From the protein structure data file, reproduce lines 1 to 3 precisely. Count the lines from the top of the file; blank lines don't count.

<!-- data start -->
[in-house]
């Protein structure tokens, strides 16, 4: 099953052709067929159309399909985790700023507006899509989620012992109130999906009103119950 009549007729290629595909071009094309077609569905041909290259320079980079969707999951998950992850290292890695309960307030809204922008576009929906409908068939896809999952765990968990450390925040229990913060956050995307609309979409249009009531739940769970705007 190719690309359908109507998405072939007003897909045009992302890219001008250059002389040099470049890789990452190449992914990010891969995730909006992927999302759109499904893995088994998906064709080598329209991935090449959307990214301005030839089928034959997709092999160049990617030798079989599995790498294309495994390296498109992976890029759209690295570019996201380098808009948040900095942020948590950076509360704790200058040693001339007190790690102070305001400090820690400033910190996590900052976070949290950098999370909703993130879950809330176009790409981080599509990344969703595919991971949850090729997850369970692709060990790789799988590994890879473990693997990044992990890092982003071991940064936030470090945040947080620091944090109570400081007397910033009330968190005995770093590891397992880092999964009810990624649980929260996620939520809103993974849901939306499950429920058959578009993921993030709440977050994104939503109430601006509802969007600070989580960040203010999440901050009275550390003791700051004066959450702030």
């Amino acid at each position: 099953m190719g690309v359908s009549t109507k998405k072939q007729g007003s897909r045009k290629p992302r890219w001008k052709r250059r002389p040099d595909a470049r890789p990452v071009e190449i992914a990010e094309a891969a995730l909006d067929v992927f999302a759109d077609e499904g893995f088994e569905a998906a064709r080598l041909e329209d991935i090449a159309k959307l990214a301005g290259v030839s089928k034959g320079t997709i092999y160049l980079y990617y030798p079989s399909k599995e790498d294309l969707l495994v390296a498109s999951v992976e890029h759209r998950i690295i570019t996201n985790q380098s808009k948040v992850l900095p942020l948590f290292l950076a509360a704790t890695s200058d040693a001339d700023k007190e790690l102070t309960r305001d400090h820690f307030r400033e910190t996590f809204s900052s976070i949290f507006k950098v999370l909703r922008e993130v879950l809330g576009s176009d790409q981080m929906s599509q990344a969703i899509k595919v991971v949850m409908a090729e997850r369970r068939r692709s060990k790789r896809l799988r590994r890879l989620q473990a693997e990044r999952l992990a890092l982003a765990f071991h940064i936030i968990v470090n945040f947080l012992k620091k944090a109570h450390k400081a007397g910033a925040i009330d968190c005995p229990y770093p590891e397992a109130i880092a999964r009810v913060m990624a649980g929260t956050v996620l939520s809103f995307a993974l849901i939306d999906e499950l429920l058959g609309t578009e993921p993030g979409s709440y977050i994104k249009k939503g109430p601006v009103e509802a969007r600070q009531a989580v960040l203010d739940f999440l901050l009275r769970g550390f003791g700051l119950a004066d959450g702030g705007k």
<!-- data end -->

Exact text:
[in-house]
């Protein structure tokens, strides 16, 4: 099953052709067929159309399909985790700023507006899509989620012992109130999906009103119950 009549007729290629595909071009094309077609569905041909290259320079980079969707999951998950992850290292890695309960307030809204922008576009929906409908068939896809999952765990968990450390925040229990913060956050995307609309979409249009009531739940769970705007 190719690309359908109507998405072939007003897909045009992302890219001008250059002389040099470049890789990452190449992914990010891969995730909006992927999302759109499904893995088994998906064709080598329209991935090449959307990214301005030839089928034959997709092999160049990617030798079989599995790498294309495994390296498109992976890029759209690295570019996201380098808009948040900095942020948590950076509360704790200058040693001339007190790690102070305001400090820690400033910190996590900052976070949290950098999370909703993130879950809330176009790409981080599509990344969703595919991971949850090729997850369970692709060990790789799988590994890879473990693997990044992990890092982003071991940064936030470090945040947080620091944090109570400081007397910033009330968190005995770093590891397992880092999964009810990624649980929260996620939520809103993974849901939306499950429920058959578009993921993030709440977050994104939503109430601006509802969007600070989580960040203010999440901050009275550390003791700051004066959450702030």
């Amino acid at each position: 099953m190719g690309v359908s009549t109507k998405k072939q007729g007003s897909r045009k290629p992302r890219w001008k052709r250059r002389p040099d595909a470049r890789p990452v071009e190449i992914a990010e094309a891969a995730l909006d067929v992927f999302a759109d077609e499904g893995f088994e569905a998906a064709r080598l041909e329209d991935i090449a159309k959307l990214a301005g290259v030839s089928k034959g320079t997709i092999y160049l980079y990617y030798p079989s399909k599995e790498d294309l969707l495994v390296a498109s999951v992976e890029h759209r998950i690295i570019t996201n985790q380098s808009k948040v992850l900095p942020l948590f290292l950076a509360a704790t890695s200058d040693a001339d700023k007190e790690l102070t309960r305001d400090h820690f307030r400033e910190t996590f809204s900052s976070i949290f507006k950098v999370l909703r922008e993130v879950l809330g576009s176009d790409q981080m929906s599509q990344a969703i899509k595919v991971v949850m409908a090729e997850r369970r068939r692709s060990k790789r896809l799988r590994r890879l989620q473990a693997e990044r999952l992990a890092l982003a765990f071991h940064i936030i968990v470090n945040f947080l012992k620091k944090a109570h450390k400081a007397g910033a925040i009330d968190c005995p229990y770093p590891e397992a109130i880092a999964r009810v913060m990624a649980g929260t956050v996620l939520s809103f995307a993974l849901i939306d999906e499950l429920l058959g609309t578009e993921p993030g979409s709440y977050i994104k249009k939503g109430p601006v009103e509802a969007r600070q009531a989580v960040l203010d739940f999440l901050l009275r769970g550390f003791g700051l119950a004066d959450g702030g705007k």